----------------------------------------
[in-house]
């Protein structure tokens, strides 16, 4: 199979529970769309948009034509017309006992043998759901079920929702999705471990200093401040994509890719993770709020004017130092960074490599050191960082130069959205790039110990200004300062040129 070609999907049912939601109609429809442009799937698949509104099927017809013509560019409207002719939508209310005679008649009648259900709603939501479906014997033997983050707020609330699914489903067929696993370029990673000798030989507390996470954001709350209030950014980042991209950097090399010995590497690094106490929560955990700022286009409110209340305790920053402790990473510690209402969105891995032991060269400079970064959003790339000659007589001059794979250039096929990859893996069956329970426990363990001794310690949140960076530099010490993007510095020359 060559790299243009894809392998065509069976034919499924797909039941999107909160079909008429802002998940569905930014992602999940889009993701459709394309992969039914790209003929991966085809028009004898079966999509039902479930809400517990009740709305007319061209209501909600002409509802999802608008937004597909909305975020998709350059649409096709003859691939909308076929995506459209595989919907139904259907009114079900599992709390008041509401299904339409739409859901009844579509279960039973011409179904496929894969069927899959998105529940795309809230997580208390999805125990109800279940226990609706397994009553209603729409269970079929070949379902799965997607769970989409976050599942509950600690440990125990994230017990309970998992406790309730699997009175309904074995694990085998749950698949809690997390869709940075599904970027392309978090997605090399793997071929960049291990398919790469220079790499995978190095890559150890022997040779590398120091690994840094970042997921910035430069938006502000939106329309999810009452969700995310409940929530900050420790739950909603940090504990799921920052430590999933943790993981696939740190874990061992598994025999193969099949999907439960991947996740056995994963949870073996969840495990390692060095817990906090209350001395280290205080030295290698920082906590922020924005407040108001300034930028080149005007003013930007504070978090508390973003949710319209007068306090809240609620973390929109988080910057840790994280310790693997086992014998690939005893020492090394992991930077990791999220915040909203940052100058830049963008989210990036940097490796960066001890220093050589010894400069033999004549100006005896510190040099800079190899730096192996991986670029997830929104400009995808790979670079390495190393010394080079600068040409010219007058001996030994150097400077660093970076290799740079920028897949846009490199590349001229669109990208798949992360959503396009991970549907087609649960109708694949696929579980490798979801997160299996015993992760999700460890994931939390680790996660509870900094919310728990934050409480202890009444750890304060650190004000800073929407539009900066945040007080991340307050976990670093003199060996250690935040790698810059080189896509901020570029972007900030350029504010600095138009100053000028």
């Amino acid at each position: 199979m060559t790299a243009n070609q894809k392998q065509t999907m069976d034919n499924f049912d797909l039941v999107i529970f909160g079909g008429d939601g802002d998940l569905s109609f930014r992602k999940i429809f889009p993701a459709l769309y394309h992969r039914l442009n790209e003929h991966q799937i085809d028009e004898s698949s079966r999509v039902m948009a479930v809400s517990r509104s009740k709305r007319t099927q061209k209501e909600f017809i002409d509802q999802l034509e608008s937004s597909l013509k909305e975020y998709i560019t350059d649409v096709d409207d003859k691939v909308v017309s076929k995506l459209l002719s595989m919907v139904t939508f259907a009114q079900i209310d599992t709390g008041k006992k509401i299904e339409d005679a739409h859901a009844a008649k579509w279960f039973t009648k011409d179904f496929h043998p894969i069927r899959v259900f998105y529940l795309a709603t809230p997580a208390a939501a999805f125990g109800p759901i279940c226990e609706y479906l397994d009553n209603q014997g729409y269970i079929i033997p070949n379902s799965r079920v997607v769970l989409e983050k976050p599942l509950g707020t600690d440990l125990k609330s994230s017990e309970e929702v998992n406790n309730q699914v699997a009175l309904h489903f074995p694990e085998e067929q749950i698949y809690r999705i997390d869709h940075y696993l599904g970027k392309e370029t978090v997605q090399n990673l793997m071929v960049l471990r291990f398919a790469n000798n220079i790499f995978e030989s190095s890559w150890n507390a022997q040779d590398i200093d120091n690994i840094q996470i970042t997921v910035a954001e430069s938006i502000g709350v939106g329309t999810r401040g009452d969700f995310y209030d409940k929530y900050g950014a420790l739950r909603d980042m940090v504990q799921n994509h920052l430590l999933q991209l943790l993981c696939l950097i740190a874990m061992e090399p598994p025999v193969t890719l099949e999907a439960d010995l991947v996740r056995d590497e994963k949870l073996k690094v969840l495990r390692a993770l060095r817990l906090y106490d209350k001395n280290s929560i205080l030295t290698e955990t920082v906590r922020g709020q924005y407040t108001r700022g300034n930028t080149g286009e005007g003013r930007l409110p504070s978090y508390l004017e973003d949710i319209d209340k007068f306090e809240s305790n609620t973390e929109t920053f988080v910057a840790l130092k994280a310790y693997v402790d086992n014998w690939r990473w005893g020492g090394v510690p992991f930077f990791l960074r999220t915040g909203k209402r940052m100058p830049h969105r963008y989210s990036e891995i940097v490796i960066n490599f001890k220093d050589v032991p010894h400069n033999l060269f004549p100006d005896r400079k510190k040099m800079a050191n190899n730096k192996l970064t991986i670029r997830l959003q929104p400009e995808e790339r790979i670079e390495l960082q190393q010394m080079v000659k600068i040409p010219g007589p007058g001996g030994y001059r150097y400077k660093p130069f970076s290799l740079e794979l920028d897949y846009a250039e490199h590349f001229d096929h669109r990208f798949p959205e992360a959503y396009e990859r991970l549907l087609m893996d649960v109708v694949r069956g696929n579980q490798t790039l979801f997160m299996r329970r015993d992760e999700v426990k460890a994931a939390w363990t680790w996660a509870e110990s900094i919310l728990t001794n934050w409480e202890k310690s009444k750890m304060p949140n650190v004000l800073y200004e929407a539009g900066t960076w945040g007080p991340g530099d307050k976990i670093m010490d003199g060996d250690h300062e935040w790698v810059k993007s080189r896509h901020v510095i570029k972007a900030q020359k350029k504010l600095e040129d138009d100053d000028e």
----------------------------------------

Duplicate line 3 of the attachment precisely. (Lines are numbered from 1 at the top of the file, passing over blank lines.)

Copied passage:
């Amino acid at each position: 199979m060559t790299a243009n070609q894809k392998q065509t999907m069976d034919n499924f049912d797909l039941v999107i529970f909160g079909g008429d939601g802002d998940l569905s109609f930014r992602k999940i429809f889009p993701a459709l769309y394309h992969r039914l442009n790209e003929h991966q799937i085809d028009e004898s698949s079966r999509v039902m948009a479930v809400s517990r509104s009740k709305r007319t099927q061209k209501e909600f017809i002409d509802q999802l034509e608008s937004s597909l013509k909305e975020y998709i560019t350059d649409v096709d409207d003859k691939v909308v017309s076929k995506l459209l002719s595989m919907v139904t939508f259907a009114q079900i209310d599992t709390g008041k006992k509401i299904e339409d005679a739409h859901a009844a008649k579509w279960f039973t009648k011409d179904f496929h043998p894969i069927r899959v259900f998105y529940l795309a709603t809230p997580a208390a939501a999805f125990g109800p759901i279940c226990e609706y479906l397994d009553n209603q014997g729409y269970i079929i033997p070949n379902s799965r079920v997607v769970l989409e983050k976050p599942l509950g707020t600690d440990l125990k609330s994230s017990e309970e929702v998992n406790n309730q699914v699997a009175l309904h489903f074995p694990e085998e067929q749950i698949y809690r999705i997390d869709h940075y696993l599904g970027k392309e370029t978090v997605q090399n990673l793997m071929v960049l471990r291990f398919a790469n000798n220079i790499f995978e030989s190095s890559w150890n507390a022997q040779d590398i200093d120091n690994i840094q996470i970042t997921v910035a954001e430069s938006i502000g709350v939106g329309t999810r401040g009452d969700f995310y209030d409940k929530y900050g950014a420790l739950r909603d980042m940090v504990q799921n994509h920052l430590l999933q991209l943790l993981c696939l950097i740190a874990m061992e090399p598994p025999v193969t890719l099949e999907a439960d010995l991947v996740r056995d590497e994963k949870l073996k690094v969840l495990r390692a993770l060095r817990l906090y106490d209350k001395n280290s929560i205080l030295t290698e955990t920082v906590r922020g709020q924005y407040t108001r700022g300034n930028t080149g286009e005007g003013r930007l409110p504070s978090y508390l004017e973003d949710i319209d209340k007068f306090e809240s305790n609620t973390e929109t920053f988080v910057a840790l130092k994280a310790y693997v402790d086992n014998w690939r990473w005893g020492g090394v510690p992991f930077f990791l960074r999220t915040g909203k209402r940052m100058p830049h969105r963008y989210s990036e891995i940097v490796i960066n490599f001890k220093d050589v032991p010894h400069n033999l060269f004549p100006d005896r400079k510190k040099m800079a050191n190899n730096k192996l970064t991986i670029r997830l959003q929104p400009e995808e790339r790979i670079e390495l960082q190393q010394m080079v000659k600068i040409p010219g007589p007058g001996g030994y001059r150097y400077k660093p130069f970076s290799l740079e794979l920028d897949y846009a250039e490199h590349f001229d096929h669109r990208f798949p959205e992360a959503y396009e990859r991970l549907l087609m893996d649960v109708v694949r069956g696929n579980q490798t790039l979801f997160m299996r329970r015993d992760e999700v426990k460890a994931a939390w363990t680790w996660a509870e110990s900094i919310l728990t001794n934050w409480e202890k310690s009444k750890m304060p949140n650190v004000l800073y200004e929407a539009g900066t960076w945040g007080p991340g530099d307050k976990i670093m010490d003199g060996d250690h300062e935040w790698v810059k993007s080189r896509h901020v510095i570029k972007a900030q020359k350029k504010l600095e040129d138009d100053d000028e």